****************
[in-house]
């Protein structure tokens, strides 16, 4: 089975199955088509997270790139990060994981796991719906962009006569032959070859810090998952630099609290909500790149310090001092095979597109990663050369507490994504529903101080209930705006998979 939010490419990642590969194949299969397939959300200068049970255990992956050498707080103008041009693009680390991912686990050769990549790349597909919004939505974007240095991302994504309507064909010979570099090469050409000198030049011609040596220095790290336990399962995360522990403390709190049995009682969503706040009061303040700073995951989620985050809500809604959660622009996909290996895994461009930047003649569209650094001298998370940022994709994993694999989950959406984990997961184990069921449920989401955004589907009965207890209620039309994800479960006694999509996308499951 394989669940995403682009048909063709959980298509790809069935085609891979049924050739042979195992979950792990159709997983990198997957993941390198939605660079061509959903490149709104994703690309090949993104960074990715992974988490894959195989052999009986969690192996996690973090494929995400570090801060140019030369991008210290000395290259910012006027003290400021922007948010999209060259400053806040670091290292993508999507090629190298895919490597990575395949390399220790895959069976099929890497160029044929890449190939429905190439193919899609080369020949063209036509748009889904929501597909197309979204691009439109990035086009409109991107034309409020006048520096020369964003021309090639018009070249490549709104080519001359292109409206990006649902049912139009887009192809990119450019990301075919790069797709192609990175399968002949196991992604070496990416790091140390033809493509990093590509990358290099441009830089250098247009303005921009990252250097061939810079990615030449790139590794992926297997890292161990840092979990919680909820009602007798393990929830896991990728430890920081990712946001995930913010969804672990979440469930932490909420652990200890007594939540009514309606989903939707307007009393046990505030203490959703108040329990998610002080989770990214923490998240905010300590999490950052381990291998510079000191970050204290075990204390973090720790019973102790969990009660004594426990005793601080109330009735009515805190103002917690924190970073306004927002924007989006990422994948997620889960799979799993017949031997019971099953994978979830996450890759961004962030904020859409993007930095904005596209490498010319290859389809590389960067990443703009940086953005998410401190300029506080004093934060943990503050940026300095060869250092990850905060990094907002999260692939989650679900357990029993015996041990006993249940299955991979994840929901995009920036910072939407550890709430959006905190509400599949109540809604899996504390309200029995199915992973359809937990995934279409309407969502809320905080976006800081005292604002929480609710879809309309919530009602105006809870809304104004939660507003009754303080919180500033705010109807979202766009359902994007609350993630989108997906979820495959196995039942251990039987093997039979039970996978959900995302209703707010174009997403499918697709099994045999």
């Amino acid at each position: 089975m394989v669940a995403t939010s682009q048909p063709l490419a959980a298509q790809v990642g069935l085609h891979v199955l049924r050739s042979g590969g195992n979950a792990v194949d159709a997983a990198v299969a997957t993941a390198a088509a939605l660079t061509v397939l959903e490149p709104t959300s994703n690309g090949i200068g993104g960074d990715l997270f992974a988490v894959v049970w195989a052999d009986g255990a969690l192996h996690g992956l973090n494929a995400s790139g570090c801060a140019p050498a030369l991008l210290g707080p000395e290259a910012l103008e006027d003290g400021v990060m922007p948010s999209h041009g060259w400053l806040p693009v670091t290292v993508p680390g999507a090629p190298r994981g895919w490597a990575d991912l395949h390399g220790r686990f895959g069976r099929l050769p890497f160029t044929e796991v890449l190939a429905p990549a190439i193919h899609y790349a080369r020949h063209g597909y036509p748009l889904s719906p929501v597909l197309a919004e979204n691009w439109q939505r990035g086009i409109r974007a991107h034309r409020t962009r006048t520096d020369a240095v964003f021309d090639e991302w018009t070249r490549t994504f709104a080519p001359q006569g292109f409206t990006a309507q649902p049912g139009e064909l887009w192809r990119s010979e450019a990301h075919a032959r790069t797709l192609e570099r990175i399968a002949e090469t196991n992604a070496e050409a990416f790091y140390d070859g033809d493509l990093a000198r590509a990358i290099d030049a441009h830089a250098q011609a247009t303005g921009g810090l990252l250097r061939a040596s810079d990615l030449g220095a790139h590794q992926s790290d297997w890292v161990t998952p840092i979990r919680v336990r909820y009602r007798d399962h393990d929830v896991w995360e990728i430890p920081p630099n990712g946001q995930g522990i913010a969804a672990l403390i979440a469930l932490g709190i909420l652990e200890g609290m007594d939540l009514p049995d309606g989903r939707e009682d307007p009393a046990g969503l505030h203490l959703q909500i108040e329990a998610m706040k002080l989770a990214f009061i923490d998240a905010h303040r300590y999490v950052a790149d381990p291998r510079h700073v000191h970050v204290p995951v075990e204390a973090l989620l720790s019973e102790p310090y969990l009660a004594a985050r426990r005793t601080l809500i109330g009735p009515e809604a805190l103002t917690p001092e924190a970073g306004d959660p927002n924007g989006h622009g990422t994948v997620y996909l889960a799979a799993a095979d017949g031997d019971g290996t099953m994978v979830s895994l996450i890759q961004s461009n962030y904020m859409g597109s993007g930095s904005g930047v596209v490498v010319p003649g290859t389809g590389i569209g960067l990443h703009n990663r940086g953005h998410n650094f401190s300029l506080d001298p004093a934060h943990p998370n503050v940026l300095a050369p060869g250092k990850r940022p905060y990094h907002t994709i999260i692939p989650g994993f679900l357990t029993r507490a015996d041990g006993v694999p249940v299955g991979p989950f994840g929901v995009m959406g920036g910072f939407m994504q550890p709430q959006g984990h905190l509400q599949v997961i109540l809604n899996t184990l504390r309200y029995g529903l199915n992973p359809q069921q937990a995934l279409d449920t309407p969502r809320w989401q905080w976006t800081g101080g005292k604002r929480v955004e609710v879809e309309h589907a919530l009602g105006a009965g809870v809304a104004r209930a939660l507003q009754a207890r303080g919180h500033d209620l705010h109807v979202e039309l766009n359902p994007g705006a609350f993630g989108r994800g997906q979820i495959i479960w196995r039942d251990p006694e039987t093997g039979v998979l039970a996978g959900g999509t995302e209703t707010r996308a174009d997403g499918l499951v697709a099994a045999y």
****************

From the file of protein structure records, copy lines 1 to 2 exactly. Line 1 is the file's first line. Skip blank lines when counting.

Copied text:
[in-house]
């Protein structure tokens, strides 16, 4: 089975199955088509997270790139990060994981796991719906962009006569032959070859810090998952630099609290909500790149310090001092095979597109990663050369507490994504529903101080209930705006998979 939010490419990642590969194949299969397939959300200068049970255990992956050498707080103008041009693009680390991912686990050769990549790349597909919004939505974007240095991302994504309507064909010979570099090469050409000198030049011609040596220095790290336990399962995360522990403390709190049995009682969503706040009061303040700073995951989620985050809500809604959660622009996909290996895994461009930047003649569209650094001298998370940022994709994993694999989950959406984990997961184990069921449920989401955004589907009965207890209620039309994800479960006694999509996308499951 394989669940995403682009048909063709959980298509790809069935085609891979049924050739042979195992979950792990159709997983990198997957993941390198939605660079061509959903490149709104994703690309090949993104960074990715992974988490894959195989052999009986969690192996996690973090494929995400570090801060140019030369991008210290000395290259910012006027003290400021922007948010999209060259400053806040670091290292993508999507090629190298895919490597990575395949390399220790895959069976099929890497160029044929890449190939429905190439193919899609080369020949063209036509748009889904929501597909197309979204691009439109990035086009409109991107034309409020006048520096020369964003021309090639018009070249490549709104080519001359292109409206990006649902049912139009887009192809990119450019990301075919790069797709192609990175399968002949196991992604070496990416790091140390033809493509990093590509990358290099441009830089250098247009303005921009990252250097061939810079990615030449790139590794992926297997890292161990840092979990919680909820009602007798393990929830896991990728430890920081990712946001995930913010969804672990979440469930932490909420652990200890007594939540009514309606989903939707307007009393046990505030203490959703108040329990998610002080989770990214923490998240905010300590999490950052381990291998510079000191970050204290075990204390973090720790019973102790969990009660004594426990005793601080109330009735009515805190103002917690924190970073306004927002924007989006990422994948997620889960799979799993017949031997019971099953994978979830996450890759961004962030904020859409993007930095904005596209490498010319290859389809590389960067990443703009940086953005998410401190300029506080004093934060943990503050940026300095060869250092990850905060990094907002999260692939989650679900357990029993015996041990006993249940299955991979994840929901995009920036910072939407550890709430959006905190509400599949109540809604899996504390309200029995199915992973359809937990995934279409309407969502809320905080976006800081005292604002929480609710879809309309919530009602105006809870809304104004939660507003009754303080919180500033705010109807979202766009359902994007609350993630989108997906979820495959196995039942251990039987093997039979039970996978959900995302209703707010174009997403499918697709099994045999």